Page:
Iraq bombs could kill democracy

This piece appeared in the Guardian on Monday, one day after the devastating attacks in Baghdad that killed at least 200 and injured hundreds more. The Islamic State of Iraq, a Sunni extremist group that includes al Qaeda in Iraq, has claimed responsibility for the twin bombings that targeted government buildings including the ministry of municipalities and the justice ministry.

Note however that the blame-game is prevalent in Iraq; in the Bloody Wednesday attacks of August 19 for example, the Iraqi government blamed Syrian based Baathists yet the Islamic State of Iraq claimed responsibility for those attacks too. Further, Iraqi officials also pointed to Iranian complicity but this fell on deaf ears.

Major General Ata [spokesman for the Baghdad Operations Command] told Al-Iraqiya TV that eleven officers and 50 cadres from security agencies in Al-Salihiyah [in Baghdad] have been detained – this re-affirms the point made many times before on this blog, in the below article and others before it, that the terrorists must have had inside help. You do not get so close to government ministries without having the checkpoints on the payroll.

Iraq bombs could kill democracy

Two terrorist attacks in Baghdad yesterday killed more than 150 people and injured hundreds. The perpetrators, reported by the Iraqi government to be Sunni extremist Ba’athist elements and/or al-Qaida operatives, once again hit the heart of Baghdad’s political district, as they did on 19 August.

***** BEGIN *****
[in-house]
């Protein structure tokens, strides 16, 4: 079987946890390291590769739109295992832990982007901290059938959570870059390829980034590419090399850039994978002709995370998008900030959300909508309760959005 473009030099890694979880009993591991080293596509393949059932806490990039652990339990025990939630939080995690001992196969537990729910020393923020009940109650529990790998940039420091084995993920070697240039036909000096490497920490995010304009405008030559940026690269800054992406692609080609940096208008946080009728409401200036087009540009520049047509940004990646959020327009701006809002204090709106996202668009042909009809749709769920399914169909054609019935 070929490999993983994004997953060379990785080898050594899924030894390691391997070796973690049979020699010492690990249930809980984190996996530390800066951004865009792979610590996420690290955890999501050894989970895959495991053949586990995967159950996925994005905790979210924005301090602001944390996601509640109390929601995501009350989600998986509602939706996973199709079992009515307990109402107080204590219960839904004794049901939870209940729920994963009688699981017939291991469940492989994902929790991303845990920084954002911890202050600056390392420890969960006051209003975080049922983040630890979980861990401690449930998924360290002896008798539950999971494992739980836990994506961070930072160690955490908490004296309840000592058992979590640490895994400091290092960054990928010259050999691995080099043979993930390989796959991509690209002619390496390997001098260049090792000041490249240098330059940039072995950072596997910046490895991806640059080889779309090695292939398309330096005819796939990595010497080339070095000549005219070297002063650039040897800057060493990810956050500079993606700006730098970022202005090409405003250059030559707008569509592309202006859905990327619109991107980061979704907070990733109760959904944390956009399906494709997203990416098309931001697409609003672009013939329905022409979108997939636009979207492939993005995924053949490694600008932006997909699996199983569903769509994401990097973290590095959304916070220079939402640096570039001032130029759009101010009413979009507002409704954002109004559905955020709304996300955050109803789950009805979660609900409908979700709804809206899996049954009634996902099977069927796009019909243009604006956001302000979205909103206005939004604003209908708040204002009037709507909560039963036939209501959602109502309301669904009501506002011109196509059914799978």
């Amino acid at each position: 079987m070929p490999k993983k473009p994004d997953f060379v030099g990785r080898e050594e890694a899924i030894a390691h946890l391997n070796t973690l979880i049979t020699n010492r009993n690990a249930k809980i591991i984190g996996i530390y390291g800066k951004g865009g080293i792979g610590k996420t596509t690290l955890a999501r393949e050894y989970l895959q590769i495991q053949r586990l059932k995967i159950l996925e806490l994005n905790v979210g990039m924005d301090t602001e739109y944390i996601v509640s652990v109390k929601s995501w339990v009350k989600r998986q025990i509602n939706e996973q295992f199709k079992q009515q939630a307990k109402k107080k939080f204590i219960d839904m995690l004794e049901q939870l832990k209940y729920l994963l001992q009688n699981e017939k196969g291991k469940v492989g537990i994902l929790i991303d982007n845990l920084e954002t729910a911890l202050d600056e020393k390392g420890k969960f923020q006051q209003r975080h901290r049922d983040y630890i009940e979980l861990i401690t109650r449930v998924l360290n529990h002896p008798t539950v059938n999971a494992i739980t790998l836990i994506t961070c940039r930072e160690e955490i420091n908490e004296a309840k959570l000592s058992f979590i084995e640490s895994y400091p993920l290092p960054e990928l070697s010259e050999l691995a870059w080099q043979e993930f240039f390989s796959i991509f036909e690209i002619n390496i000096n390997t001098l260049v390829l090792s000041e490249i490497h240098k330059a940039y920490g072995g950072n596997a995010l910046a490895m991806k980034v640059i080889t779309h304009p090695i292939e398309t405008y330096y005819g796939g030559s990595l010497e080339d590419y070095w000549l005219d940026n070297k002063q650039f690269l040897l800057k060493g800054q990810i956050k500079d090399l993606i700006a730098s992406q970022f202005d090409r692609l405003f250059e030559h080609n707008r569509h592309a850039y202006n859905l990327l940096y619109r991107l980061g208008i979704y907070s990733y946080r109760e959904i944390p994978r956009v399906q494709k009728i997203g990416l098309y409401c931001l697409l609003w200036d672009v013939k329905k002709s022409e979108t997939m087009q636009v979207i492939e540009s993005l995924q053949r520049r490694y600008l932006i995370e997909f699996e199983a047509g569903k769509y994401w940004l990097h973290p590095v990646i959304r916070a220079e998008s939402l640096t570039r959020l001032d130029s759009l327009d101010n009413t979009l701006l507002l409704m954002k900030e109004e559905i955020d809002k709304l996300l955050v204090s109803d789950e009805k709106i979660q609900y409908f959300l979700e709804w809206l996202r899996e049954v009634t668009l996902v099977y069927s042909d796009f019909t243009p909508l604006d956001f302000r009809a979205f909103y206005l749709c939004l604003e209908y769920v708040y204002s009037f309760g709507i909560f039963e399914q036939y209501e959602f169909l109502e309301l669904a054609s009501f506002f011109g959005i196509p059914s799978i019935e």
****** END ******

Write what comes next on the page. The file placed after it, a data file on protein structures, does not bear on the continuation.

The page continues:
Yesterday’s bombings, like the August bombings, were sophisticated and calculated and were almost certainly facilitated with domestic and/or transnational help from the powerful and influential. The terrorists managed to enter an ultra-sensitive area, preceded by security checkpoints and increased restrictions, with explosives powerful enough to sweep away the blast walls that protected the government buildings and destroy anything and anyone that stood in proximity. One also has to ask how the attackers were able to get their hands on such explosives in the first place.

A broad analysis suggests complicity on the part of the Sunni-Arab world: keep Iraq unstable and you stop the country from becoming an effective Iranian client state when the US withdraws; or, at the very least, facilitate terrorist attacks in the country and you have some form of a counter-measure to Iran’s unmatched influence. Alternatively, the attacks on Kurdish-run and Shia-run ministries may have sought to encourage incorporation of the Sunnis, specifically the Sons of Iraq fighters, into the Shia-led government, which has so far been slow in doing so. The objectives are not necessarily independent of each other.

A more straightforward analysis suggests prime minister Nouri al-Maliki as the prime target of all this: destabilise Iraq in the run-up to January’s parliamentary elections and you hurt Maliki’s chances of success, as he will be campaigning on the same security platform that won him this year’s provincial elections. Indeed, things are not looking too rosy for the premier now that he has lost his security card. Iraqis will struggle to list his achievements in recent times and find the country no closer to better services and increased employment levels.